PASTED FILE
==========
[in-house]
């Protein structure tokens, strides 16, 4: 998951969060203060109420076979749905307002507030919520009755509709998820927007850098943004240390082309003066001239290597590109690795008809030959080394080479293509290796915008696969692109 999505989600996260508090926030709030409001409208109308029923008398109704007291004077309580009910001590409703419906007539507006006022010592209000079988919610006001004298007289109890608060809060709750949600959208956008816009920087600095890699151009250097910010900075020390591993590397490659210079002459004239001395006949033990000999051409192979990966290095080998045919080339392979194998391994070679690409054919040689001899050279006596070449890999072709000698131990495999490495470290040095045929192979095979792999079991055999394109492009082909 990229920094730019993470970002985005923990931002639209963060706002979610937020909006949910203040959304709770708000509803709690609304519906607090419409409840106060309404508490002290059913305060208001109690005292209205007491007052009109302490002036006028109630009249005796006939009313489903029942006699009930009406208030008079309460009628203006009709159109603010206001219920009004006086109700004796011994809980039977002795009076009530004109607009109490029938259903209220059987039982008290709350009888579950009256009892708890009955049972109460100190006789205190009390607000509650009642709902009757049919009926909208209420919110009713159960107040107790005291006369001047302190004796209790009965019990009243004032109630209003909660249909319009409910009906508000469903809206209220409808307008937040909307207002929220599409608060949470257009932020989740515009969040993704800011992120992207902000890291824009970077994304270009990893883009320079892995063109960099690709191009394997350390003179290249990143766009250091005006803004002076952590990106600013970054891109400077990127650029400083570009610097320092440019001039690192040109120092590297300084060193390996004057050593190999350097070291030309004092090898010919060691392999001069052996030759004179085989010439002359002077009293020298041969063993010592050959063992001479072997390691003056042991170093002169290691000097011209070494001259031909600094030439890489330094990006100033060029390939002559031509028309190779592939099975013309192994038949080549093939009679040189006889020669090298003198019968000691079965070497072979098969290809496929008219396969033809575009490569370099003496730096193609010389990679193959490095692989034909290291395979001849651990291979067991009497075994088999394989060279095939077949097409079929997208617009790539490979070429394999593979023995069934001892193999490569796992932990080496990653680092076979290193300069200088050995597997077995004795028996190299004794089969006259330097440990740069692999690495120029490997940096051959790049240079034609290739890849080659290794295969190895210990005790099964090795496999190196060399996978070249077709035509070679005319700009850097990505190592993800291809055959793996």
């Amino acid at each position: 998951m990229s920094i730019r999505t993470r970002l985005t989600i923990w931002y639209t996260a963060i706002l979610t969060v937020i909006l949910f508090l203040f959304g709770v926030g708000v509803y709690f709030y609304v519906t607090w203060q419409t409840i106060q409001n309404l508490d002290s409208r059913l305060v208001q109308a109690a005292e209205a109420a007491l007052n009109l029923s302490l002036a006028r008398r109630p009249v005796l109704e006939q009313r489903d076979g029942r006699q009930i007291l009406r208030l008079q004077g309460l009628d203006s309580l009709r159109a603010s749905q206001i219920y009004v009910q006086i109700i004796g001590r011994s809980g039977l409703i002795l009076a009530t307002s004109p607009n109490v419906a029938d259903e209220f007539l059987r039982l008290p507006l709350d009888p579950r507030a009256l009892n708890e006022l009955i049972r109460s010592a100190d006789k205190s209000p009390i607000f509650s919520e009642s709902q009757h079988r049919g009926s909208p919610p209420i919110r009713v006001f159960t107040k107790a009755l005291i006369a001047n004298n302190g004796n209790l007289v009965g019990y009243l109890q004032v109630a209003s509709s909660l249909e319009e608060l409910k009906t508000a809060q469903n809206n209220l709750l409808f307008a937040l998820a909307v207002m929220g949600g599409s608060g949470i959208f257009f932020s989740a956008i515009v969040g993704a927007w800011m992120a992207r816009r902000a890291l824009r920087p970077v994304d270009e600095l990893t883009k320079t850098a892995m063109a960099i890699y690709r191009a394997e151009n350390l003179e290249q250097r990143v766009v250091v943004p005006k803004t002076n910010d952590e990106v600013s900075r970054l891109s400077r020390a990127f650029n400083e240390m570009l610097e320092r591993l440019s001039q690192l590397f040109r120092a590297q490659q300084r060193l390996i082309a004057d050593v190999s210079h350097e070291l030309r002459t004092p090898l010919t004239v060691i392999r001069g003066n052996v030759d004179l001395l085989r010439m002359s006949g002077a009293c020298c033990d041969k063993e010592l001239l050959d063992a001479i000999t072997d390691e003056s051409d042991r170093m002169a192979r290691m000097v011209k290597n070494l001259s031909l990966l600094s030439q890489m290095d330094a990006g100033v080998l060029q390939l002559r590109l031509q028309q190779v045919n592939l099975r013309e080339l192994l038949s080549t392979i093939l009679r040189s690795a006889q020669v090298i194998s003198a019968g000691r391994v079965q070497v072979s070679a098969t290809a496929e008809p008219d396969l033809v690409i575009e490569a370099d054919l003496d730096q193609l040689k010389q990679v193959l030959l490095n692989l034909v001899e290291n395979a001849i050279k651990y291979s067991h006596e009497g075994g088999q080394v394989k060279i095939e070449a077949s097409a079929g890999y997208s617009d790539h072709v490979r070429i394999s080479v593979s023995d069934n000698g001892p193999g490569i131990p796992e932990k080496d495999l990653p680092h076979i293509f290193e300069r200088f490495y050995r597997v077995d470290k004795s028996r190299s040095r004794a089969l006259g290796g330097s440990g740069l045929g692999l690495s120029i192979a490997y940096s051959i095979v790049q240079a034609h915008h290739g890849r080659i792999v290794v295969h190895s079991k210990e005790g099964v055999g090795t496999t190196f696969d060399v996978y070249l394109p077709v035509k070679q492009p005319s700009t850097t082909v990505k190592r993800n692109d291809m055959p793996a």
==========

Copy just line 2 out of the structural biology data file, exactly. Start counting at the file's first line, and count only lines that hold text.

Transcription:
């Protein structure tokens, strides 16, 4: 998951969060203060109420076979749905307002507030919520009755509709998820927007850098943004240390082309003066001239290597590109690795008809030959080394080479293509290796915008696969692109 999505989600996260508090926030709030409001409208109308029923008398109704007291004077309580009910001590409703419906007539507006006022010592209000079988919610006001004298007289109890608060809060709750949600959208956008816009920087600095890699151009250097910010900075020390591993590397490659210079002459004239001395006949033990000999051409192979990966290095080998045919080339392979194998391994070679690409054919040689001899050279006596070449890999072709000698131990495999490495470290040095045929192979095979792999079991055999394109492009082909 990229920094730019993470970002985005923990931002639209963060706002979610937020909006949910203040959304709770708000509803709690609304519906607090419409409840106060309404508490002290059913305060208001109690005292209205007491007052009109302490002036006028109630009249005796006939009313489903029942006699009930009406208030008079309460009628203006009709159109603010206001219920009004006086109700004796011994809980039977002795009076009530004109607009109490029938259903209220059987039982008290709350009888579950009256009892708890009955049972109460100190006789205190009390607000509650009642709902009757049919009926909208209420919110009713159960107040107790005291006369001047302190004796209790009965019990009243004032109630209003909660249909319009409910009906508000469903809206209220409808307008937040909307207002929220599409608060949470257009932020989740515009969040993704800011992120992207902000890291824009970077994304270009990893883009320079892995063109960099690709191009394997350390003179290249990143766009250091005006803004002076952590990106600013970054891109400077990127650029400083570009610097320092440019001039690192040109120092590297300084060193390996004057050593190999350097070291030309004092090898010919060691392999001069052996030759004179085989010439002359002077009293020298041969063993010592050959063992001479072997390691003056042991170093002169290691000097011209070494001259031909600094030439890489330094990006100033060029390939002559031509028309190779592939099975013309192994038949080549093939009679040189006889020669090298003198019968000691079965070497072979098969290809496929008219396969033809575009490569370099003496730096193609010389990679193959490095692989034909290291395979001849651990291979067991009497075994088999394989060279095939077949097409079929997208617009790539490979070429394999593979023995069934001892193999490569796992932990080496990653680092076979290193300069200088050995597997077995004795028996190299004794089969006259330097440990740069692999690495120029490997940096051959790049240079034609290739890849080659290794295969190895210990005790099964090795496999190196060399996978070249077709035509070679005319700009850097990505190592993800291809055959793996």